Roof and Other High-Level Defects

Is it Acceptable to Visually Inspect from Ground Level Only?

It’s fair to say that survey and inspection of Buildings has advanced considerably over the last ten years in terms of the tools and equipment now available to aid us in that work. In particular, high-level or roof survey work was often an area which was for the most part, left unchecked. This was simply because, Surveyors cannot access at high-level to thoroughly inspect. This left a potential option of paying for expensive access equipment to aid in roof or high-level inspection works, and indeed, whilst most clients do not want to bear that cost, this is something that is still occasionally undertaken.

Chimney defect
Failed cement flaunchings

Current Expectations or Requirement

I recently had a discussion with another Chartered Surveyor about the equipment available for carrying out high level inspection works, and he responded that he “Didn’t want to open up that can of worms.” In essence, as far as the RICS is concerned, there is no expectation that surveyors carry specialist equipment, and they are only expected to comment on what they can see from ground floor level. Of course, this leaves a large area of the roof and other potential roof defect or high-level issues unchecked. Moreover, with a lot of pre-purchase surveyors working on tight time slots, this work may add another 15 minutes to each survey. I won’t criticise that because I understand the time pressures that surveyors often work under, but I do think it’s time that the RICS assessed this issue, because survey equipment is available that would remove that doubt for potential home owners. Understandably, hidden roof defects can be incredibly expensive to repair, when considering that access equipment alone may cost hundreds or even thousands of pounds to install as a requirement for safe access to remedy any high-level defects.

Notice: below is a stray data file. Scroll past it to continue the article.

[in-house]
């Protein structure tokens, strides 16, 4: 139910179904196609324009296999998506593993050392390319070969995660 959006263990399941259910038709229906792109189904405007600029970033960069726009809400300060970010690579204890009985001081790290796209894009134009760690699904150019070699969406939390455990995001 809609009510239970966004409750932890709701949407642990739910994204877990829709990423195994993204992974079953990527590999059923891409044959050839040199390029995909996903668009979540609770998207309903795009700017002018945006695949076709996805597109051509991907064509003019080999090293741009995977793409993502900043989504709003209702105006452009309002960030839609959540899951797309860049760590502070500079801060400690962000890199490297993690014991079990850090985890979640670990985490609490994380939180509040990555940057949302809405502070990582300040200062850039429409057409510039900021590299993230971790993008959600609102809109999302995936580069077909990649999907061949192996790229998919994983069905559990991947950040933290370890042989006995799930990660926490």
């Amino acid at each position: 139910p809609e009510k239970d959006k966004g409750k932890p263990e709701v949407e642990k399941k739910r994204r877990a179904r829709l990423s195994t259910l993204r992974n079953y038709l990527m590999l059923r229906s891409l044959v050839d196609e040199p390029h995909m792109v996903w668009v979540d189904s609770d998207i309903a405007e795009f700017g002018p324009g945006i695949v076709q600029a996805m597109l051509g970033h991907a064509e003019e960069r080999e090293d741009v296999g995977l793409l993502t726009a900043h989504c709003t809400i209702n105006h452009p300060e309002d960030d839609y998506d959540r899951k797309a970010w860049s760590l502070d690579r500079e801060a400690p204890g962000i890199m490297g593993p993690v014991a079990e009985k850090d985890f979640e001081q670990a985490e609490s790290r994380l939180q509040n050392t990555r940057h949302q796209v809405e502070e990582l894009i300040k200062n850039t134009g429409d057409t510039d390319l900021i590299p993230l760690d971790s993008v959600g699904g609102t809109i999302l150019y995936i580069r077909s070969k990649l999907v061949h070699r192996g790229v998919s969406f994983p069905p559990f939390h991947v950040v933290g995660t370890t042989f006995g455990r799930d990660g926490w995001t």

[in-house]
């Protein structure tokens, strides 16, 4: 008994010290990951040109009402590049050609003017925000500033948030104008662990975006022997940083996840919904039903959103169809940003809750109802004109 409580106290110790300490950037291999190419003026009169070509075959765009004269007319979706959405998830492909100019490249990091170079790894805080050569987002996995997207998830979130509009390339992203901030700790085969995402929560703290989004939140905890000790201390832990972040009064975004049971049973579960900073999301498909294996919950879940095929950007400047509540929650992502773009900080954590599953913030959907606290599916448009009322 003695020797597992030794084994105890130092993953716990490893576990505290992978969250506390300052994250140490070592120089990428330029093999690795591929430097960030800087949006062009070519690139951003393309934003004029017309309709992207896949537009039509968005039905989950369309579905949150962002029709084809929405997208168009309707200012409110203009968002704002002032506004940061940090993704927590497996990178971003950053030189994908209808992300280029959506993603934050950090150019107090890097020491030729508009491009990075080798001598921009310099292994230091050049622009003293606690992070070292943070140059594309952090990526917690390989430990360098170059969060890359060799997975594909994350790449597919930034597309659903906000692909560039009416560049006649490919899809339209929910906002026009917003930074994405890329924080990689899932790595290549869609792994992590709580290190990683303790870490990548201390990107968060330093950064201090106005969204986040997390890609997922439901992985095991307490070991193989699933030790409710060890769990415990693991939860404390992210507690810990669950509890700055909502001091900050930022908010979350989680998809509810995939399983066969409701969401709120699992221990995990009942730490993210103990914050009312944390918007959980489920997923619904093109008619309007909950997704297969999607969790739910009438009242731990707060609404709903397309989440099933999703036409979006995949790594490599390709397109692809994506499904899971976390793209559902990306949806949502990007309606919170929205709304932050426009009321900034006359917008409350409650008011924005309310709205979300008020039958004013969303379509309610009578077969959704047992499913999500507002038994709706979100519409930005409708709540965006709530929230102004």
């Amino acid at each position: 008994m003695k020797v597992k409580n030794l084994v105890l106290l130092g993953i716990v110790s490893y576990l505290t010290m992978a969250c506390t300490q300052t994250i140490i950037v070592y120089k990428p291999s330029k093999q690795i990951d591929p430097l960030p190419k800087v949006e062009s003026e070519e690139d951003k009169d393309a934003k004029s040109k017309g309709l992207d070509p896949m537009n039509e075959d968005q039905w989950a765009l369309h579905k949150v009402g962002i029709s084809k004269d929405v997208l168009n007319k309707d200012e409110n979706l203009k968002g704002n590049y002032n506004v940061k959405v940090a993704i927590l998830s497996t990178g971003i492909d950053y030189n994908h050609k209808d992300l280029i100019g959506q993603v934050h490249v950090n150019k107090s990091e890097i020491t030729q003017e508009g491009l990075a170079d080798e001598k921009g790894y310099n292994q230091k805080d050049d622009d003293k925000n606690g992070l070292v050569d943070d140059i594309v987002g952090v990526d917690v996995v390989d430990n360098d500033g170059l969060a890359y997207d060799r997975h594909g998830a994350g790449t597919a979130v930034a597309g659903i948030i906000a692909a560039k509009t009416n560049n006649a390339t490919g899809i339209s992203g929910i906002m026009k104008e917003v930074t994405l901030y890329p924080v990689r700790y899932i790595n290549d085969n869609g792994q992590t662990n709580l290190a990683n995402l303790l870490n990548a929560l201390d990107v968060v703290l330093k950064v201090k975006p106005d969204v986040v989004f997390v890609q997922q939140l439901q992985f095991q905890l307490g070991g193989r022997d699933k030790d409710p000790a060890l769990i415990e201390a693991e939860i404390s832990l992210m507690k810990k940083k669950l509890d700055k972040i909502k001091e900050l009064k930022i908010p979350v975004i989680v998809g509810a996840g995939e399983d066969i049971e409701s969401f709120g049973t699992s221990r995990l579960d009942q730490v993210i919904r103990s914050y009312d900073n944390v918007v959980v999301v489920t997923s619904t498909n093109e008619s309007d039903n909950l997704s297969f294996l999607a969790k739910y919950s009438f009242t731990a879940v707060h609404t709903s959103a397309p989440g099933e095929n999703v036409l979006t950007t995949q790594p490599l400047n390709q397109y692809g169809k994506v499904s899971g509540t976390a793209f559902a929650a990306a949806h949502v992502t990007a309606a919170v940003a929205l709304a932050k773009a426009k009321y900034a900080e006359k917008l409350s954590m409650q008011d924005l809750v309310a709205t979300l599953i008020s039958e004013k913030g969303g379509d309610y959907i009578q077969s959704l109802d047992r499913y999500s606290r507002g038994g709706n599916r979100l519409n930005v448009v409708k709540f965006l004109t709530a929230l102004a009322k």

Roof Inspection Equipment

I’ve had a brief foray into the use of Drones for high-level inspection work, and indeed I still carry a drone but it is rarely if ever used for business purposes. The legislation has gotten incredibly tight on the use of drones and over the time I used them, I lost two, both carried away by the wind, possibly user error on my part, but their use never inspired confidence in me.

As I mentioned earlier, for some very high-level inspection, I do still use a mobile elevating working platform occasionally, but the bulk of my high-level inspection work is carried out with a carbon fibre telescopic camera pole, which has a GoPro camera attached.

Camera Pole
Camera Pole fits into my car boot.

I’ve been using camera Poles for about 5 years now and they give me the ability to see things clearly, which I wouldn’t ordinarily see. The camera can be connected to your mobile phone so you can see what what the camera is seeing in real time, but I rarely use this feature; finding that I can point it in the general direction of the hidden roof areas and get everything I need.

The following range of images highlights some of the roof defects found using a Camera Pole, which would otherwise not have been seen during the survey:

This gallery provides a relatively small snapshot of defects that would otherwise have been missed without employing the telescopic camera pole, and it is not uncommon to find defects, where repairs would run into many thousands of pounds.

Challenges in Using a Camera Pole

I bought three different camera Poles prior to having my own manufactured in Carbon fibre. They were generally too heavy, lacked the required stiffness in high wind, or generally just fell apart due to lack of durability. Since I couldn’t find what I needed I decided to have one designed and manufactured in Carbon-fibre. This is almost 13 meters long, retracts to 1.25 mtrs and weighs only 3.1kilos. I have a GRP one that weighs around 8kgs and is just very difficult to use in even moderate winds as they can exert quite a leverage on your arms when extended. Carbon fibre gives me the stiffness, lightness and durability I need for this work and it rarely leaves the boot of my car.

I consider the use of camera Poles to be an essential part of any survey work, since they are relatively cheap, safe to use and remove any doubt relating to any roof defect which may exist at high-level. Sadly, should a home buyer encounter any roofing defects missed by their surveyor; well, their Surveyor was only expected to report on what they could reasonably see from ground floor level.

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